The frequency of major Android OS releases will soon slow down considerably, Google’s VP of engineering Andy Rubin said in an interview on Monday. Instead of several major releases per year (2009 saw three major releases), Rubin said Android is headed towards a more mature phase of its life cycle in which the number of updates must be controlled to allow developers to catch up. In other words, expect to see two or even one major release per year. Here are Rubin’s own words:

We’ve gone through a lot of product iterations because we had to bring the product up to market spec. Quite honestly, the product when we launched it, it didn’t really feel like a 1.0, it felt like kind of an 0.8, but it was a window of opportunity and the market needed an entrant at the holiday season. So we launched it, and from our internal 0.8, we got to 1.0 pretty quickly, and we went through this iteration cycle. You’ve noticed, probably, that that’s slowed down a little bit. Our product cycle is now, basically twice a year, and it will probably end up being once a year when things start settling down, because a platform that’s moving — it’s hard for developers to keep up. I want developers to basically leverage the innovation. I don’t want developers to have to predict the innovation.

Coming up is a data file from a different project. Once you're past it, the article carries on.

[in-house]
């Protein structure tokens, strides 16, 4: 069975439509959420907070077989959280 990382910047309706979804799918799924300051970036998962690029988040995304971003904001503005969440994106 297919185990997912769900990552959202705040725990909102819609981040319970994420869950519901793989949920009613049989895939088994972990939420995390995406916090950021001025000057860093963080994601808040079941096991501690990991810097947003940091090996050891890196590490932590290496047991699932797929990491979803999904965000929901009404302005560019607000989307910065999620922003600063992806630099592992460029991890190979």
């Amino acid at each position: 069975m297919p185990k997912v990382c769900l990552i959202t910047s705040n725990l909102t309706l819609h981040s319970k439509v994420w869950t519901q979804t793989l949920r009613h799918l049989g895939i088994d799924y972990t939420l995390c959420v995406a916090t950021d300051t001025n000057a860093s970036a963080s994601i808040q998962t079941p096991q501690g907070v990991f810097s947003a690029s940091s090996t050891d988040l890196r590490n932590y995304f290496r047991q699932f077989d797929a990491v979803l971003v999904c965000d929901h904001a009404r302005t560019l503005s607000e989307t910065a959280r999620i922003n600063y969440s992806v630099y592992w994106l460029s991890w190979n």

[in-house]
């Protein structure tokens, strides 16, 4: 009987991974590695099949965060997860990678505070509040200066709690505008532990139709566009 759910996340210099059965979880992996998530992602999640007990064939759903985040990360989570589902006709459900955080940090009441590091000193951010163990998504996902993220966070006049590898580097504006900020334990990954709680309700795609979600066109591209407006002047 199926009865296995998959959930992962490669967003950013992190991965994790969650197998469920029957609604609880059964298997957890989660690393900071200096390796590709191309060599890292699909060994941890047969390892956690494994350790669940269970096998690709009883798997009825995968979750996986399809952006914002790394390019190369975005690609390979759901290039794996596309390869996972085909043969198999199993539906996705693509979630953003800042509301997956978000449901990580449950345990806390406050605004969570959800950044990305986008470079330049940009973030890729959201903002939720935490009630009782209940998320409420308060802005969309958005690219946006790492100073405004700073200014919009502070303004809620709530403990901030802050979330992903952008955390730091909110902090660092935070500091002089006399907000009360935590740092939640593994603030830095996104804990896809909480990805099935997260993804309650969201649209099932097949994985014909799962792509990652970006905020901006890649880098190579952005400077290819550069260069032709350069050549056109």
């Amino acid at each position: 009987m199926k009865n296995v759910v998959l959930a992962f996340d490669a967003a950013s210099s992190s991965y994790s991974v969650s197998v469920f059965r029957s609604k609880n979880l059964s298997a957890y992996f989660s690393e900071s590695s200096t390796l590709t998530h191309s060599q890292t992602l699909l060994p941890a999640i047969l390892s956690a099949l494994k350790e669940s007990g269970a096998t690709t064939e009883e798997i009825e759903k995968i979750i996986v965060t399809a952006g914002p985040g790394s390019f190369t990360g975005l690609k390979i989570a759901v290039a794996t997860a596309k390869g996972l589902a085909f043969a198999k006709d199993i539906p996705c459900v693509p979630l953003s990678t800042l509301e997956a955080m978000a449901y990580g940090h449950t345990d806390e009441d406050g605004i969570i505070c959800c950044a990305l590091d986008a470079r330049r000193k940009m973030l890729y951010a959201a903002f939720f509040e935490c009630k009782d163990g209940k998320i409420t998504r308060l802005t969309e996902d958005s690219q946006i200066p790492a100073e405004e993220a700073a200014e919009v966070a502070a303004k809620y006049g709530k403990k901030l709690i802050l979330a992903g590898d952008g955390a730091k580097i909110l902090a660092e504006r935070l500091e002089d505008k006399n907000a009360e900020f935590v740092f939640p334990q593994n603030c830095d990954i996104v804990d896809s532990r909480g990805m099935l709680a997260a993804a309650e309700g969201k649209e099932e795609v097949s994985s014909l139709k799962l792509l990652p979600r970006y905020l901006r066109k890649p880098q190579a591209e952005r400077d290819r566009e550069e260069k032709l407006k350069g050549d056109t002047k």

We know the Android Army is going to pounce all over these statements as soon as this post goes up and that fans of other OSes will invariably get involved, but let’s try and keep it clean and civil, shall we?


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